Given the unusual year, it’s more difficult to make any definitive statements concerning trends, but a report published by Bugcrowd, a provider of a platform for crowdsourcing security testing, suggests that with more cybersecurity professionals working from home the number of high-risk vulnerabilities being discovered has increased sharply.
The report finds there was a 50% increase in submissions on its platform in the past 12 months, including a 65% increase in Priority One submissions. Now to be fair, there is a lot more software running in production environments than ever. There are also a lot more testers practicing social distancing, so the amount of time spent looking for bugs has probably increased as well.
Unfortunately, the report also notes the vulnerabilities discovered this year are pretty much the same as they were last year and probably the year before that. The most submitted vulnerabilities in 2020 involved broken access controls, followed by vulnerabilities relating to cross-site scripting (XSS).
Overall, the report notes total payouts for finding vulnerabilities are growing steadily by about 15% to 20% per quarter.
Alas, just because more vulnerabilities are being discovered, it doesn’t necessarily follow they are being fixed. Building and deploying software is a complex process. Organizations make a tradeoff between fixing vulnerabilities and adding new capabilities all the time. It’s not uncommon for cybersecurity teams to regularly provide developers with a list of vulnerabilities that are roundly ignored. Some of that behavior stems from the fact many cybersecurity teams don’t do a great job distinguishing how critical one vulnerability is compared to another. The rest of it is a direct result of the fact that most application developers are already behind schedule on delivering the next great capability that everyone in the company can’t wait to see.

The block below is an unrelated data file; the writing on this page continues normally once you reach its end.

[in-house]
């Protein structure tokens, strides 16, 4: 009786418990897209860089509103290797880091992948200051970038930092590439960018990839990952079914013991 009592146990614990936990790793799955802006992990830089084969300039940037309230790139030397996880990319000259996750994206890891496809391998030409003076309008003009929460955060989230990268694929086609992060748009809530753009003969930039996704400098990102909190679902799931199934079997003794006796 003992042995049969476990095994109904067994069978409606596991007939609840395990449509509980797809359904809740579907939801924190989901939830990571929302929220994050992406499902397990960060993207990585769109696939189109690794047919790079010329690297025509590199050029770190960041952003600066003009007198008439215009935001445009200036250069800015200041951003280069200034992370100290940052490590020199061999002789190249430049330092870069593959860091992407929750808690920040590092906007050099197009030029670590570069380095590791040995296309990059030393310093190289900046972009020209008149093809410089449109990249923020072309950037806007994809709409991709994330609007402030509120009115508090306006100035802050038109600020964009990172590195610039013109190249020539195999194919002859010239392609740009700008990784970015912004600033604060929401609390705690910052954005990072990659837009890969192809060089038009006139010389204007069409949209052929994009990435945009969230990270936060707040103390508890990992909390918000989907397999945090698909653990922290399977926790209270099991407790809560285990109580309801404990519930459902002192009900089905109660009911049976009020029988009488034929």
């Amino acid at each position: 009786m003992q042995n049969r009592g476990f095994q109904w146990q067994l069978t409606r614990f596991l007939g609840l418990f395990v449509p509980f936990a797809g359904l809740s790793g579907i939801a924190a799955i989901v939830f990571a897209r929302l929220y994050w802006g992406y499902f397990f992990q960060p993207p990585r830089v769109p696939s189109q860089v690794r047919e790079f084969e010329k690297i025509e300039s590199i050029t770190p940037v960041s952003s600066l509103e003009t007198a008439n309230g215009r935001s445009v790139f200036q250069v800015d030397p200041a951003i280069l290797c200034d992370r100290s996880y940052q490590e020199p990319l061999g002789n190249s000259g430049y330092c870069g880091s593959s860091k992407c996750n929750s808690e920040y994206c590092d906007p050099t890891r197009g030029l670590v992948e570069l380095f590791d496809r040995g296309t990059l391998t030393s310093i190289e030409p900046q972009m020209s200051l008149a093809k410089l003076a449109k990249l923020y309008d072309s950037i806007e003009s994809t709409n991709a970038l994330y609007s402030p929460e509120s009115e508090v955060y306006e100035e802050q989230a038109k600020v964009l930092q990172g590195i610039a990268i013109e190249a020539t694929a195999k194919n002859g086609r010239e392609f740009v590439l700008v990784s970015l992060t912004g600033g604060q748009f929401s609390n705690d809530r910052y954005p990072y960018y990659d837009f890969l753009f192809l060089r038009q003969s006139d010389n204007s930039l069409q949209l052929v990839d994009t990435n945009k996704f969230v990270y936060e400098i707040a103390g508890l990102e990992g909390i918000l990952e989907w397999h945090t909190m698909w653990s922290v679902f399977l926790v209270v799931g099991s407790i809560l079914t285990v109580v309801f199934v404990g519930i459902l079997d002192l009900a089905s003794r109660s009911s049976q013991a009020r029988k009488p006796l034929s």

Adoption of DevSecOps best practices is, of course, supposed to solve these issues. IT teams should be working toward converging application development and workflows in ways that lead to more secure code being developed before it’s deployed in a production environment. After all, it’s a lot less expensive to fix code before it’s deployed than after. In practice, DevSecOps is like many other things that are talked about a lot more than they actually occur.
It will be interesting to see how vulnerability testing trends play out in 2021. As organizations embrace containers such as Docker to build applications, it should become a lot simpler to remediate vulnerabilities by ripping and replacing code. Rather than having to patch an entire application, the developer simply removes and replaces the container in which the offending code has been encapsulated.
On the downside, those containers are being employed to build applications based on microservices that can be challenging to secure. Each microservice has its own application programming interface (API) that needs to be secured by developers that are building and deploying more microservices with each passing day. It may turn out organizations are simply exchanging one application security issue for another.
In the meantime, cybersecurity professionals can take some cold comfort in the fact that more of these issues are coming to light sooner than later.
Mike Vizard has covered IT for more than 25 years, and has edited or contributed to a number of tech publications including InfoWorld, eWeek, CRN, Baseline, ComputerWorld, TMCNet and Digital Review. He currently blogs for IT Business Edge and contributes to CIOinsight, The Channel Insider, Programmableweb and Slashdot. Mike also blogs about emerging cloud technology for SmarterMSP.